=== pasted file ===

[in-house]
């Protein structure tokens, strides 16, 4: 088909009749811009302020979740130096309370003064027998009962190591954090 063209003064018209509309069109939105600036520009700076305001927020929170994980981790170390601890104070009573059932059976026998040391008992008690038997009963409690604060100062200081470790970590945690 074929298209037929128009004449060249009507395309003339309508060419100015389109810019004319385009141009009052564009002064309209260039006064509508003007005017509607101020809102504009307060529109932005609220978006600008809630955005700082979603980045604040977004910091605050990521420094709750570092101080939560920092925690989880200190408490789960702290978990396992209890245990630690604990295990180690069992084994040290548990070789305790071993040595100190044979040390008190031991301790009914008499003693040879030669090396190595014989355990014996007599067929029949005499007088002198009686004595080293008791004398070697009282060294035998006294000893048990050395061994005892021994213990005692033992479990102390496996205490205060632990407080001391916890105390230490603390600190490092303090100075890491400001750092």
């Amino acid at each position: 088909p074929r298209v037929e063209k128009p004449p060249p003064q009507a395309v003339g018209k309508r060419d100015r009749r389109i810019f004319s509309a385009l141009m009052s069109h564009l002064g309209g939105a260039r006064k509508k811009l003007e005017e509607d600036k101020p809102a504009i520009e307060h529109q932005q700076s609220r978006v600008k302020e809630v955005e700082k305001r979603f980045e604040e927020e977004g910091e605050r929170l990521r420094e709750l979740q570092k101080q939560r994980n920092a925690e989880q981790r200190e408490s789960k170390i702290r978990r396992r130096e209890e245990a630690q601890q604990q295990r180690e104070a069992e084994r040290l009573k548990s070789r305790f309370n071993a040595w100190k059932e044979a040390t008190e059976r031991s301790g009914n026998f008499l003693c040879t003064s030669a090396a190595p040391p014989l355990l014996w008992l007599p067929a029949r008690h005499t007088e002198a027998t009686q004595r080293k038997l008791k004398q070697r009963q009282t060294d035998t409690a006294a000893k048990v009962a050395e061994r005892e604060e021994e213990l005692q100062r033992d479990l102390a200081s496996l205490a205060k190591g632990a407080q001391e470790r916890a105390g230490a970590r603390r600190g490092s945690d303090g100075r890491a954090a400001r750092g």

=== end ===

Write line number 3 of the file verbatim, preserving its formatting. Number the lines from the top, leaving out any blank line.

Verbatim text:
């Amino acid at each position: 088909p074929r298209v037929e063209k128009p004449p060249p003064q009507a395309v003339g018209k309508r060419d100015r009749r389109i810019f004319s509309a385009l141009m009052s069109h564009l002064g309209g939105a260039r006064k509508k811009l003007e005017e509607d600036k101020p809102a504009i520009e307060h529109q932005q700076s609220r978006v600008k302020e809630v955005e700082k305001r979603f980045e604040e927020e977004g910091e605050r929170l990521r420094e709750l979740q570092k101080q939560r994980n920092a925690e989880q981790r200190e408490s789960k170390i702290r978990r396992r130096e209890e245990a630690q601890q604990q295990r180690e104070a069992e084994r040290l009573k548990s070789r305790f309370n071993a040595w100190k059932e044979a040390t008190e059976r031991s301790g009914n026998f008499l003693c040879t003064s030669a090396a190595p040391p014989l355990l014996w008992l007599p067929a029949r008690h005499t007088e002198a027998t009686q004595r080293k038997l008791k004398q070697r009963q009282t060294d035998t409690a006294a000893k048990v009962a050395e061994r005892e604060e021994e213990l005692q100062r033992d479990l102390a200081s496996l205490a205060k190591g632990a407080q001391e470790r916890a105390g230490a970590r603390r600190g490092s945690d303090g100075r890491a954090a400001r750092g």